OPEC oil cuts spark fuel price increases in Southern Africa
By Rumbidzayi Zinyuke
ON 1 March, the government of Namibia announced an almost 3 percent increase in fuel prices as a direct response to the production cuts by the Organization of the Petroleum Exporting Countries (OPEC), which was effected in the last quarter of last year.
OPEC agreed to cut production by 1.2 million barrels a day in a bid to balance the oversupplied crude oil market. This led to a rally in oil prices to more than US$55 per barrel from about US$27 per barrel in January 2016.
In a statement released at the end of last month, the Minister of Mines and Energy Obeth Kandjoze said despite a stable exchange rate and financial market, OPEC’s announcement heavily affected fuel prices as the average Free On Board and refined oil prices went up.
“The basic Fuel Price Unit Rate Slate calculations for the past month recorded high under-recoveries on all the regulated petroleum products. The under-recoveries recorded are sufficient to trigger an increase in local pump prices. However, the National Energy Fund will meet Namibian fuel consumers halfway by absorbing a portion of the under-recoveries recorded,” said Minister Kandjoze.
He said Cabinet authorised a R0.10 per litre from all fuel products towards the NEF Strategic Oil Storage Levy and recommended that dealer margins be increased by about R0.04 per litre on all fuel products.
This has pushed petrol prices 2.9 percent from R10.68 to R11.00 while diesel 500ppm and diesel 50ppm have gone up 2.4 percent to R10.83 and R10.88.
The situation in Namibia is however not an isolated case as most Southern African countries have witnessed a rise in fuel prices as a result of the increase in global oil prices.
At the beginning of February, South African motorists also began paying more for fuel as a result of increased crude oil prices and a higher exchange rate.
The price of petrol went up by about R0.29 to between R13.38 and R13.62 while diesel prices now cost consumers an additional R0.21 per litre at R11.63 and R11.66.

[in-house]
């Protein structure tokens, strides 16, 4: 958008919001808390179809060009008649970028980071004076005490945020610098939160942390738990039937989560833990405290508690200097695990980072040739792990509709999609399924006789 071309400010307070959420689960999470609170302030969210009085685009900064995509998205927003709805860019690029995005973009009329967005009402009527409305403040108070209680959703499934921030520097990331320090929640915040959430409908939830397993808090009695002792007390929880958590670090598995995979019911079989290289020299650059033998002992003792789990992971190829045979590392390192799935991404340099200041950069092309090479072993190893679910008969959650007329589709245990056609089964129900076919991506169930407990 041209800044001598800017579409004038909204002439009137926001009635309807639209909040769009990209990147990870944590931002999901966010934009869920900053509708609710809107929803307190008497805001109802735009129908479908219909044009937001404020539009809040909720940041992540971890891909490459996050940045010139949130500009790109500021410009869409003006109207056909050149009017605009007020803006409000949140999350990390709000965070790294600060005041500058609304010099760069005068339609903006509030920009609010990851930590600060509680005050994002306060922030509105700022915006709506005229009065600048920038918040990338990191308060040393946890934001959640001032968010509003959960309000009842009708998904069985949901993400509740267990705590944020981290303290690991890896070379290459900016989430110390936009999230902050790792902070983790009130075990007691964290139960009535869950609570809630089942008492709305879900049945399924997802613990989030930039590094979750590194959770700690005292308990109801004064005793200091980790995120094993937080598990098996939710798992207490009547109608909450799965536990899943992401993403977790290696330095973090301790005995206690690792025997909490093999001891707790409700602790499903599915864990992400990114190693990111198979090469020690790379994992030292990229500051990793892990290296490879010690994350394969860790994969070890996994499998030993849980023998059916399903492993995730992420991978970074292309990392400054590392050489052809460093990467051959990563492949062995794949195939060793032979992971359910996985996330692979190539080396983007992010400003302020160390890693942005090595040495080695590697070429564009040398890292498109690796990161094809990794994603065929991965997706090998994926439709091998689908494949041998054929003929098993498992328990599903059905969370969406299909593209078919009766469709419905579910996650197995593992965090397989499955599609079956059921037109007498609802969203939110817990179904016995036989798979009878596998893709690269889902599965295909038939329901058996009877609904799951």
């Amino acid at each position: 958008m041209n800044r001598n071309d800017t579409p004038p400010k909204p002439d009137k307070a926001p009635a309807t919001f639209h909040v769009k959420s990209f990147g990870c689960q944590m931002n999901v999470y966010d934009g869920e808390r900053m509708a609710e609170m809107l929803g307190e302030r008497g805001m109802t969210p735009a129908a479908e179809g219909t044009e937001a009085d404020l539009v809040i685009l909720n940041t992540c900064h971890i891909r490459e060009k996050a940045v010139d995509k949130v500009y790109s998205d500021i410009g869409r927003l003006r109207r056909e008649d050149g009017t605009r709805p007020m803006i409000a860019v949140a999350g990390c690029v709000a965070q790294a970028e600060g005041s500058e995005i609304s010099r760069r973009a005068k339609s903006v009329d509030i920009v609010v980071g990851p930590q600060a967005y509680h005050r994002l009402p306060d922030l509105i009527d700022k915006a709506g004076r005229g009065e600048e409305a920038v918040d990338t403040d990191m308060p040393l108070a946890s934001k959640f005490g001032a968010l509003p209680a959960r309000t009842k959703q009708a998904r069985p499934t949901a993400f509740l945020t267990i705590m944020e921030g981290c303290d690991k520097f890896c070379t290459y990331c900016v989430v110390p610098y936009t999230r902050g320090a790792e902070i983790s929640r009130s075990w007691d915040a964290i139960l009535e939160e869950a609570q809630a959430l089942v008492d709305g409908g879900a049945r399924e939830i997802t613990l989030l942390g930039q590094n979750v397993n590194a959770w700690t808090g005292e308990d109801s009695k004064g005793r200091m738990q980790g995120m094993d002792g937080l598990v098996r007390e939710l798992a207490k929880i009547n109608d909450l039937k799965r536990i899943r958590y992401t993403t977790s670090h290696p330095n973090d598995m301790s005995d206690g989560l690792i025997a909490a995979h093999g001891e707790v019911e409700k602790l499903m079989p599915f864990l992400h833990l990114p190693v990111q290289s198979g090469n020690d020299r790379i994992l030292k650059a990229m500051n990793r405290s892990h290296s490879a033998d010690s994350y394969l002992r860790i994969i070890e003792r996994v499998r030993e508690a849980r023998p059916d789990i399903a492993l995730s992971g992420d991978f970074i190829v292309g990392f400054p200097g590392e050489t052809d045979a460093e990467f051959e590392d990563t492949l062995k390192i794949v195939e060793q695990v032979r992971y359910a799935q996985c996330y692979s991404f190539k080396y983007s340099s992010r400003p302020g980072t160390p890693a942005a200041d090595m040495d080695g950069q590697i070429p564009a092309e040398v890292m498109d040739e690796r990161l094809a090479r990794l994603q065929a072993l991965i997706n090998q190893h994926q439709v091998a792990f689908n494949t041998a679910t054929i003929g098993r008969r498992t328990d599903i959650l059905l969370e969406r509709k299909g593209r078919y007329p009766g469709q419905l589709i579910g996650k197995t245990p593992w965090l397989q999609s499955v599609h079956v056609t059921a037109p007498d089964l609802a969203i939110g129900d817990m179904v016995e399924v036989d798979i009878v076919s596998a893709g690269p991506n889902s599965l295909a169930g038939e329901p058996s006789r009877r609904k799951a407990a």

Automobile Association (AA) in South Africa has predicted a tough year ahead for motorists with a number of fuel price increases expected during the year.
In September last year, the Mozambican government announced the first fuel price hike in five years which saw petrol rising from 47.52 meticais (US$0.70) to 50.02 meticais (US$0.73) per litre, diesel from 36.81 meticais (US$0.54) to 45.83 meticais (US$0.67) per litre and lamp oil, used by most of the Mozambican population, from 28.64 meticais (US$0.42) per litre to 33.06 meticais (US$0.48).
“The measure arises from the need to update the prices in line with the import of petroleum products, the margins of distributors and retailers applied in the public sale of Liquefied Petroleum Gas (LPG)” noted the Ministry of Mineral Resources of Mozambique.
Because of the exchange rate effect, fuel is cheaper in Mozambique than in its neighbouring countries, which has seen some Zimbabwean motorists travelling across the border to buy petrol from Mozambican filling stations.
Zimbabwe and Zambia have probably the highest fuel prices in the region and the impact of the global oil price rally is already being felt among motorists.
In October last year, Zambia’s Energy Regulation Board (ERB) increased the price of fuel by an average of 34 percent mainly due to the volatility of the Kwacha.
However, at the beginning of this year, the ERB reduced the pump price of all petroleum products owing to the appreciation of the local currency against the dollar.
The price of petrol was reduced by K1.20 and is now selling at K12.50 (US$1.30) from the K13.70 (US$1.42) while diesel was reduced to K10.70 (US$1.11) from K11. 40 (US$1.18). Kerosene is now selling at K6.81 (US$0.71) from K8.03 (US$0.83).
The bulk of Zambia’s imported diesel is consumed by Zambia;s vast copper and cobalt mines on the Copperbelt and North Western provinces.
Zambia imports at least 90,000 metric tons of crude oil every six weeks, which is processed by the Copperbelt-based Indeni Petroleum Refinery for supply to the local market.